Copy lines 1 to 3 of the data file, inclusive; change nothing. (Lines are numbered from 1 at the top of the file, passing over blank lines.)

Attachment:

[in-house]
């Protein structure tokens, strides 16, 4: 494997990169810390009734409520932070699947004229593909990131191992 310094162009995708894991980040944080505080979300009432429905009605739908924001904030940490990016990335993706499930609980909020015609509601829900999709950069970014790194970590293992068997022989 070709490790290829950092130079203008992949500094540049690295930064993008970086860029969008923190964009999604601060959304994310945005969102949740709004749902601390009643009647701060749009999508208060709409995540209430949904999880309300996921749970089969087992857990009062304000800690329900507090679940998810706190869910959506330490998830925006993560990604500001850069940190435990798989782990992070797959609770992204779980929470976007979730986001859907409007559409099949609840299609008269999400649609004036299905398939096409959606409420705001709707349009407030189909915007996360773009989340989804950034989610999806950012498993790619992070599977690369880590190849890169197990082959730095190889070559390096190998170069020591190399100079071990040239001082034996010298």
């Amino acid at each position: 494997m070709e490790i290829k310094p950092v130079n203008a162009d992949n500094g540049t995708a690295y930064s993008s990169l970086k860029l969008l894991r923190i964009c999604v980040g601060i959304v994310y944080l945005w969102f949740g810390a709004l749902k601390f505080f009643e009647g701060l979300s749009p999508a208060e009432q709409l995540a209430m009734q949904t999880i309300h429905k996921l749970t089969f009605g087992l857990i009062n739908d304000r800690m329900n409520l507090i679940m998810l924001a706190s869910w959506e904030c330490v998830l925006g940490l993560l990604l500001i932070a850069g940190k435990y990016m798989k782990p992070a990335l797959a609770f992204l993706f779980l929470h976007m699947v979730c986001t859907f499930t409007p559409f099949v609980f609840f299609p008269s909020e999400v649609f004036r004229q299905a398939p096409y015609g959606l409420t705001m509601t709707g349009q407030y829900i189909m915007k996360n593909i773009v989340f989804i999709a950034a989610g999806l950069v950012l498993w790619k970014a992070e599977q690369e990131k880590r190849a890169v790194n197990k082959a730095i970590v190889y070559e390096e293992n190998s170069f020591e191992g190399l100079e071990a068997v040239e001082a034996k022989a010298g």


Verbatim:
[in-house]
């Protein structure tokens, strides 16, 4: 494997990169810390009734409520932070699947004229593909990131191992 310094162009995708894991980040944080505080979300009432429905009605739908924001904030940490990016990335993706499930609980909020015609509601829900999709950069970014790194970590293992068997022989 070709490790290829950092130079203008992949500094540049690295930064993008970086860029969008923190964009999604601060959304994310945005969102949740709004749902601390009643009647701060749009999508208060709409995540209430949904999880309300996921749970089969087992857990009062304000800690329900507090679940998810706190869910959506330490998830925006993560990604500001850069940190435990798989782990992070797959609770992204779980929470976007979730986001859907409007559409099949609840299609008269999400649609004036299905398939096409959606409420705001709707349009407030189909915007996360773009989340989804950034989610999806950012498993790619992070599977690369880590190849890169197990082959730095190889070559390096190998170069020591190399100079071990040239001082034996010298």
């Amino acid at each position: 494997m070709e490790i290829k310094p950092v130079n203008a162009d992949n500094g540049t995708a690295y930064s993008s990169l970086k860029l969008l894991r923190i964009c999604v980040g601060i959304v994310y944080l945005w969102f949740g810390a709004l749902k601390f505080f009643e009647g701060l979300s749009p999508a208060e009432q709409l995540a209430m009734q949904t999880i309300h429905k996921l749970t089969f009605g087992l857990i009062n739908d304000r800690m329900n409520l507090i679940m998810l924001a706190s869910w959506e904030c330490v998830l925006g940490l993560l990604l500001i932070a850069g940190k435990y990016m798989k782990p992070a990335l797959a609770f992204l993706f779980l929470h976007m699947v979730c986001t859907f499930t409007p559409f099949v609980f609840f299609p008269s909020e999400v649609f004036r004229q299905a398939p096409y015609g959606l409420t705001m509601t709707g349009q407030y829900i189909m915007k996360n593909i773009v989340f989804i999709a950034a989610g999806l950069v950012l498993w790619k970014a992070e599977q690369e990131k880590r190849a890169v790194n197990k082959a730095i970590v190889y070559e390096e293992n190998s170069f020591e191992g190399l100079e071990a068997v040239e001082a034996k022989a010298g």